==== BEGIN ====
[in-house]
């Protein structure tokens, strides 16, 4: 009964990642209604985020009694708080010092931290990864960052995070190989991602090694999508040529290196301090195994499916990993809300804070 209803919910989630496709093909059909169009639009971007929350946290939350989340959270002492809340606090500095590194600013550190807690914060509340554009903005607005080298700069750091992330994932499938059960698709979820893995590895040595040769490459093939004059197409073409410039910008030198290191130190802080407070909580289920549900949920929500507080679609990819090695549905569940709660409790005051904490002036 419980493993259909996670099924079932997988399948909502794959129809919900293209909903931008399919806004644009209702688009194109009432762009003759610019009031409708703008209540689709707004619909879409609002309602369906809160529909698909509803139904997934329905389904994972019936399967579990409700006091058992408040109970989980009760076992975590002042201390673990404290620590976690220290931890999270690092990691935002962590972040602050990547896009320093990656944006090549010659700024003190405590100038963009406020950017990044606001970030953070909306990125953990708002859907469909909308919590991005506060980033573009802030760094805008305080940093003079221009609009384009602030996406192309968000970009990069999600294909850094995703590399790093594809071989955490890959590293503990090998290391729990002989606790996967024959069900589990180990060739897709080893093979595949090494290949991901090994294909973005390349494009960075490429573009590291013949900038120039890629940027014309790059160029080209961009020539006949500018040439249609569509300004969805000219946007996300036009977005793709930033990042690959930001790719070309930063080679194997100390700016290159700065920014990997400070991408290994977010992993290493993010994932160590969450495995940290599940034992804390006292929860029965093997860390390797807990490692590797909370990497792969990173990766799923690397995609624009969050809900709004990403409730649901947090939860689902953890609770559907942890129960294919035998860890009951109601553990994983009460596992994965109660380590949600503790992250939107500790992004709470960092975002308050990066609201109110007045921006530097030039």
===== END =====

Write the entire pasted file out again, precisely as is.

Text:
[in-house]
């Protein structure tokens, strides 16, 4: 009964990642209604985020009694708080010092931290990864960052995070190989991602090694999508040529290196301090195994499916990993809300804070 209803919910989630496709093909059909169009639009971007929350946290939350989340959270002492809340606090500095590194600013550190807690914060509340554009903005607005080298700069750091992330994932499938059960698709979820893995590895040595040769490459093939004059197409073409410039910008030198290191130190802080407070909580289920549900949920929500507080679609990819090695549905569940709660409790005051904490002036 419980493993259909996670099924079932997988399948909502794959129809919900293209909903931008399919806004644009209702688009194109009432762009003759610019009031409708703008209540689709707004619909879409609002309602369906809160529909698909509803139904997934329905389904994972019936399967579990409700006091058992408040109970989980009760076992975590002042201390673990404290620590976690220290931890999270690092990691935002962590972040602050990547896009320093990656944006090549010659700024003190405590100038963009406020950017990044606001970030953070909306990125953990708002859907469909909308919590991005506060980033573009802030760094805008305080940093003079221009609009384009602030996406192309968000970009990069999600294909850094995703590399790093594809071989955490890959590293503990090998290391729990002989606790996967024959069900589990180990060739897709080893093979595949090494290949991901090994294909973005390349494009960075490429573009590291013949900038120039890629940027014309790059160029080209961009020539006949500018040439249609569509300004969805000219946007996300036009977005793709930033990042690959930001790719070309930063080679194997100390700016290159700065920014990997400070991408290994977010992993290493993010994932160590969450495995940290599940034992804390006292929860029965093997860390390797807990490692590797909370990497792969990173990766799923690397995609624009969050809900709004990403409730649901947090939860689902953890609770559907942890129960294919035998860890009951109601553990994983009460596992994965109660380590949600503790992250939107500790992004709470960092975002308050990066609201109110007045921006530097030039």